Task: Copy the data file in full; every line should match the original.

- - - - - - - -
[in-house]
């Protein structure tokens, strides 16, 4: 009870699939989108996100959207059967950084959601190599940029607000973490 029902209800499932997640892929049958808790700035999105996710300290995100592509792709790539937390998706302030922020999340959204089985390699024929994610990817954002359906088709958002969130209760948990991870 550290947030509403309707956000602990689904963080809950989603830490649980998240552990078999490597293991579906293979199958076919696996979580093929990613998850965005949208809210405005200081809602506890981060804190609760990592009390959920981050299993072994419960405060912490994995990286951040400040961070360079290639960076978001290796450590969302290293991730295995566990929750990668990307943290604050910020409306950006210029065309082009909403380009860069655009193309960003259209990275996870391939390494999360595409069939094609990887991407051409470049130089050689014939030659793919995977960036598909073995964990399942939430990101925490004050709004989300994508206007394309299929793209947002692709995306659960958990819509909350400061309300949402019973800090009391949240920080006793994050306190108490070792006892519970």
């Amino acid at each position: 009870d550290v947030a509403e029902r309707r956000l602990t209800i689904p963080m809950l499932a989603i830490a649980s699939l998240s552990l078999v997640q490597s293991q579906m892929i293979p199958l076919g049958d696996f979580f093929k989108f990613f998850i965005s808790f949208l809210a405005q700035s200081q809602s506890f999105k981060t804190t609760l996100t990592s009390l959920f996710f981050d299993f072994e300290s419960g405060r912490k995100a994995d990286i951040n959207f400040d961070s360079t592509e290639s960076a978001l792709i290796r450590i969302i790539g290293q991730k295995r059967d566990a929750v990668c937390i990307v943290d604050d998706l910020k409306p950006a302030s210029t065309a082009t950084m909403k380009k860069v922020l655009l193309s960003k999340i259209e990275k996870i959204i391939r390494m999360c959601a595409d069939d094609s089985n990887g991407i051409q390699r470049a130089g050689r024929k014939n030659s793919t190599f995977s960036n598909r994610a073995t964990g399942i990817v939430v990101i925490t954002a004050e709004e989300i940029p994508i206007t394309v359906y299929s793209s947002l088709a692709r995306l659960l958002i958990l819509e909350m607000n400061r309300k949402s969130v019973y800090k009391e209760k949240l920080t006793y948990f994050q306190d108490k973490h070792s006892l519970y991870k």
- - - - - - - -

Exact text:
[in-house]
């Protein structure tokens, strides 16, 4: 009870699939989108996100959207059967950084959601190599940029607000973490 029902209800499932997640892929049958808790700035999105996710300290995100592509792709790539937390998706302030922020999340959204089985390699024929994610990817954002359906088709958002969130209760948990991870 550290947030509403309707956000602990689904963080809950989603830490649980998240552990078999490597293991579906293979199958076919696996979580093929990613998850965005949208809210405005200081809602506890981060804190609760990592009390959920981050299993072994419960405060912490994995990286951040400040961070360079290639960076978001290796450590969302290293991730295995566990929750990668990307943290604050910020409306950006210029065309082009909403380009860069655009193309960003259209990275996870391939390494999360595409069939094609990887991407051409470049130089050689014939030659793919995977960036598909073995964990399942939430990101925490004050709004989300994508206007394309299929793209947002692709995306659960958990819509909350400061309300949402019973800090009391949240920080006793994050306190108490070792006892519970």
């Amino acid at each position: 009870d550290v947030a509403e029902r309707r956000l602990t209800i689904p963080m809950l499932a989603i830490a649980s699939l998240s552990l078999v997640q490597s293991q579906m892929i293979p199958l076919g049958d696996f979580f093929k989108f990613f998850i965005s808790f949208l809210a405005q700035s200081q809602s506890f999105k981060t804190t609760l996100t990592s009390l959920f996710f981050d299993f072994e300290s419960g405060r912490k995100a994995d990286i951040n959207f400040d961070s360079t592509e290639s960076a978001l792709i290796r450590i969302i790539g290293q991730k295995r059967d566990a929750v990668c937390i990307v943290d604050d998706l910020k409306p950006a302030s210029t065309a082009t950084m909403k380009k860069v922020l655009l193309s960003k999340i259209e990275k996870i959204i391939r390494m999360c959601a595409d069939d094609s089985n990887g991407i051409q390699r470049a130089g050689r024929k014939n030659s793919t190599f995977s960036n598909r994610a073995t964990g399942i990817v939430v990101i925490t954002a004050e709004e989300i940029p994508i206007t394309v359906y299929s793209s947002l088709a692709r995306l659960l958002i958990l819509e909350m607000n400061r309300k949402s969130v019973y800090k009391e209760k949240l920080t006793y948990f994050q306190d108490k973490h070792s006892l519970y991870k």